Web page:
Another thing that has fascinated me about Paraiso has been the number of lovely ladies who have been assembled to play various roles in the serye. Not the cosmetic shampoo-commercial beauties that you see in some of the primetime shows but really lovely women who will look just as good sans make-up and hairstyling.

Apart from Mendiola, there is also Jewel Mische, who plays Brennan’s wife Meagan; Ina Feleo, who plays Brennan’s older sister Amanda; Pintada’s Denise Laurel, who supports as the slutty Cassandra; and the PBB Unlimited Edition trio of Jessica Connelly, Lipeña Pamu Pamurada and newcomer Wendy Tabusalla.

Even Dionne Monsanto, the serye’s britch – short for brat and bitch – is also quite a looker if one is prepared to look beyond the cattiness that her role requires. Of course there is also Evangeline Pascual – who plays Brennan’s mother – and she really needs no further introduction.

Although Yanie was initially far from impressed with Brennan – and he with her – the close proximity and the obvious lack of options on the island eventually led to attraction developing between the two lead characters. This attraction led to Yanie surrendering Bataan – this is a rated GP site – just before they were rescued.

This surrender and the fact that Brennan lives in an altogether different world from the one Yanie knows is the major complication that the entire series is trying to resolve as it goes along.

Paraiso has long since left the charm and flippancy of the tropical island and has gone on to examine interpersonal relationships and human foibles that prove, if anything, that life is far from being idyllic.

Brennan was reunited with his family and promoted by his father to the position of President in the family-owned corporation. Yanie’s mother died and she and her family had to leave their home to return to the province and try to rebuild their lives there.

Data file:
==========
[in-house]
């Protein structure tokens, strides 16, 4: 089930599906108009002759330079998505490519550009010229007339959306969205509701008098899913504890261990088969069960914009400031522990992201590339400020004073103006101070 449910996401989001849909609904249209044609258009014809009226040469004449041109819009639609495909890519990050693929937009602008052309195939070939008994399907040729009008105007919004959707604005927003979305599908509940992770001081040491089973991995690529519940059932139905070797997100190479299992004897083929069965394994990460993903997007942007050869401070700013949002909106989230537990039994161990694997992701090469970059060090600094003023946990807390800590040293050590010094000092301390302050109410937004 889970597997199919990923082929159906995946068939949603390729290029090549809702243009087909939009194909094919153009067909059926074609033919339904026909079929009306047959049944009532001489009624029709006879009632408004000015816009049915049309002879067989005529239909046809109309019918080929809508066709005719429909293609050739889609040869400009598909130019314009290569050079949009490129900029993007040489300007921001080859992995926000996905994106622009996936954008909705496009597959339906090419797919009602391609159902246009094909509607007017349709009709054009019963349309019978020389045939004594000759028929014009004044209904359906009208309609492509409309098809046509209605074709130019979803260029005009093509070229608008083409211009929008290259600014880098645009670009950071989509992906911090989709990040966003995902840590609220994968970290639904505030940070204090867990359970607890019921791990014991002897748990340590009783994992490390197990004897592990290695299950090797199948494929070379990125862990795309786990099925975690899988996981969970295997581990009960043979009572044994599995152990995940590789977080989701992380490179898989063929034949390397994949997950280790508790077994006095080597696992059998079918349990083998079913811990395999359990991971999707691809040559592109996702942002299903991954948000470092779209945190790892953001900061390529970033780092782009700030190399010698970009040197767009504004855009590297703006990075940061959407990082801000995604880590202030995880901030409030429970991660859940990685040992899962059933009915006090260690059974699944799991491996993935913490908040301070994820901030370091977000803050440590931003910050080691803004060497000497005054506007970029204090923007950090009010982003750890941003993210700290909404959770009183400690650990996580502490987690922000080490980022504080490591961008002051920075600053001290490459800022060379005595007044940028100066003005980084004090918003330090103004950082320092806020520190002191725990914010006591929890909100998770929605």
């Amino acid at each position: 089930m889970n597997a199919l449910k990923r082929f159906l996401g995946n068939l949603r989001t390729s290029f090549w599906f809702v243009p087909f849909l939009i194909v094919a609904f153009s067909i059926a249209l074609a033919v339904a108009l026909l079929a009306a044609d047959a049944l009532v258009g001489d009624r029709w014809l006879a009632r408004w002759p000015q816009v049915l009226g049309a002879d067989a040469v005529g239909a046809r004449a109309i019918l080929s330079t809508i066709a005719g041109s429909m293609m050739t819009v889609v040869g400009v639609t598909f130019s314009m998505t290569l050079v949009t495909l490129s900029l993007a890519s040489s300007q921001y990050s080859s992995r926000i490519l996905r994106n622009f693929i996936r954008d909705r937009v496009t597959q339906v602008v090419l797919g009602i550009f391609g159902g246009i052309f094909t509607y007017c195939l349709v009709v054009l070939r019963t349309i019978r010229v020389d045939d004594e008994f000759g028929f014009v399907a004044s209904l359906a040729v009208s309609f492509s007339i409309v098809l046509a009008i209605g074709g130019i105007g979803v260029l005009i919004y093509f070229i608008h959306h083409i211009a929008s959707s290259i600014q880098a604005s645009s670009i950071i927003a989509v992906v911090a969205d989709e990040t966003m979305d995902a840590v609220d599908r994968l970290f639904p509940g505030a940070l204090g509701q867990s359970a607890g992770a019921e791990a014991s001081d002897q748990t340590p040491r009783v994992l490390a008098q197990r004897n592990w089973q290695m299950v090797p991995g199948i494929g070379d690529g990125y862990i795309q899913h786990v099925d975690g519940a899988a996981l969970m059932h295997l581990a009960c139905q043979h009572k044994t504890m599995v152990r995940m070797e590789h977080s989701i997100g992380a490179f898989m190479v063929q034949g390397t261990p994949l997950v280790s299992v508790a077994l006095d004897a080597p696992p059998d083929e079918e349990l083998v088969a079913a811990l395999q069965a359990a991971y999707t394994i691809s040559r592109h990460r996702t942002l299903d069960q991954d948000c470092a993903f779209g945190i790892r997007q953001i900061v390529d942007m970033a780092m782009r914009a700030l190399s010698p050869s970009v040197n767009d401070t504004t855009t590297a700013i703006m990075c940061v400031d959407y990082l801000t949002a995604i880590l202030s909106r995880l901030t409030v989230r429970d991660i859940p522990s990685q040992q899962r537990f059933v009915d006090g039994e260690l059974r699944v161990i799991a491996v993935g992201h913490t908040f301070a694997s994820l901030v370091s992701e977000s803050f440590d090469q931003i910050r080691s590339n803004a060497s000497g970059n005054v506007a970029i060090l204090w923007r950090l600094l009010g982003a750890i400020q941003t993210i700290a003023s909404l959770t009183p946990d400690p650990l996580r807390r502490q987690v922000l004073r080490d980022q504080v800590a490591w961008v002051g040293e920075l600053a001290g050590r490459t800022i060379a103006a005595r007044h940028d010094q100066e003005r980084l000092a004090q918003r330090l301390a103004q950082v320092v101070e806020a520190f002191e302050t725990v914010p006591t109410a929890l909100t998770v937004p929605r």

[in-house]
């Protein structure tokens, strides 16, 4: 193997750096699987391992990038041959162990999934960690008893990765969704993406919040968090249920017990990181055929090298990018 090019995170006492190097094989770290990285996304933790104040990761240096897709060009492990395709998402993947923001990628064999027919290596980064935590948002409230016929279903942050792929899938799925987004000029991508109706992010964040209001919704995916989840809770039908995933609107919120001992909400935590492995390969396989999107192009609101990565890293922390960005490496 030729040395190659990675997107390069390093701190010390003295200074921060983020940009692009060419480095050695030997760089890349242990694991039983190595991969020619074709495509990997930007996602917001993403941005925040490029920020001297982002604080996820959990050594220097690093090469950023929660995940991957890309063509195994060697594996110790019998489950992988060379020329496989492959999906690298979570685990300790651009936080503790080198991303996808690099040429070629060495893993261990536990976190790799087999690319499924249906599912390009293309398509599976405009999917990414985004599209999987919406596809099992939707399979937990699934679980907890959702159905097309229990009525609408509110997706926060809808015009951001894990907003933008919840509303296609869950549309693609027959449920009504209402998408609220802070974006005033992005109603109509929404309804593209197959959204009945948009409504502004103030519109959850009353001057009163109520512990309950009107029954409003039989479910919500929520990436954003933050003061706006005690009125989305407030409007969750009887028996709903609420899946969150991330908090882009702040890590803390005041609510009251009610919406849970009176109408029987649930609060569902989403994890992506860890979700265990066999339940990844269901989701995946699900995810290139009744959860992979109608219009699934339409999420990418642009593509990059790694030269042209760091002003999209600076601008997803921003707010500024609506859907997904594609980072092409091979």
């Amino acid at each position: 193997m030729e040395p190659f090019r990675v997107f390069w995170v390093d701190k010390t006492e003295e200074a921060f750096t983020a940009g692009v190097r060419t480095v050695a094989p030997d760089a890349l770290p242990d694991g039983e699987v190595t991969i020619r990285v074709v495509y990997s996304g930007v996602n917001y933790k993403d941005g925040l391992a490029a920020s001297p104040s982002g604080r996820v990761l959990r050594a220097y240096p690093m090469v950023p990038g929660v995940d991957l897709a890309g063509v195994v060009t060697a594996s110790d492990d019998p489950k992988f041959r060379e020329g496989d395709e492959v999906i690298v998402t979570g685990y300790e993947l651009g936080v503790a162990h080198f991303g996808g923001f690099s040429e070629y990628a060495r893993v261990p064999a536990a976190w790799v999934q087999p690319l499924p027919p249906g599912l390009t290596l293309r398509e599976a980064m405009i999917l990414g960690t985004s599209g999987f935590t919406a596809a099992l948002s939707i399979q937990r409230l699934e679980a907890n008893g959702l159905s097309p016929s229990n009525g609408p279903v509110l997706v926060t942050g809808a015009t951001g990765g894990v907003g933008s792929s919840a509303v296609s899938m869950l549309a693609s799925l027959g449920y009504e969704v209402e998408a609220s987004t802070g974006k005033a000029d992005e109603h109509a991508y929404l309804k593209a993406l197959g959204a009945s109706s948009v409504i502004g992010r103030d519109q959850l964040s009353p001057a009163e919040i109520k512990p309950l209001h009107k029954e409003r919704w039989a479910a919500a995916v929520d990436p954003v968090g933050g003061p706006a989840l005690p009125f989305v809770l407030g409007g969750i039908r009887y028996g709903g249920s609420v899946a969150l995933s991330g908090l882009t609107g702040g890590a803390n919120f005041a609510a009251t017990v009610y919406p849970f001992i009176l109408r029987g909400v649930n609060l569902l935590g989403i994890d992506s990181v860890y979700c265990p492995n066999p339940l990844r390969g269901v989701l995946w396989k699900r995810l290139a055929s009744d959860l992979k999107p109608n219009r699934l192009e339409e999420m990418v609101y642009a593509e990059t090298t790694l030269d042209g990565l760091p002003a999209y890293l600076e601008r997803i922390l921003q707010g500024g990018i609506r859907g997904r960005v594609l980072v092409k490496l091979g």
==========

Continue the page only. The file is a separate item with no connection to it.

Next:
By a supposed stroke of luck, Yanie would find herself working years later for – of all people – Brennan’s wife Meagan in the hotel that she owns. So here, the inevitable love triangles began. First, that involving Brennan, Meagan and Yanie.  Next is that between Yanie, Justin and Brennan.

Then, there’s the one involving Brennan, Meagan and her old beau Eric, played by Guji Lorenzana. As though things aren’t complicated enough, Cassandra comes in to complicate not only Brennan’s relationship with Yanie but also with his wife Meagan.

Meanwhile, there is also the sibling rivalry that simmers between Amanda and Brennan, in stark contrast to Yanie’s relationship with her brother Sonny, played by Arron Villaflor.

All these complications are challenging the actors, who have all risen to the occasion and shown remarkable versatility. From a light-hearted and even flippant start, now Paraiso has been bringing out the tears and the dagger looks. Without going overboard, which is what I admire about these Precious Heart Romances seryes. The acting is almost no acting at all, so very natural!

I am a bit concerned though, that too many interpersonal complications have been introduced into the serye that may one day be difficult to untangle when the show winds to an end. Paraiso is a charming little show that I would like to be concluded appropriately and not ended abruptly with so many loose ends still hanging.

For the meantime, though, I await how Justin pays back Brennan for all the misery that the latter has caused him.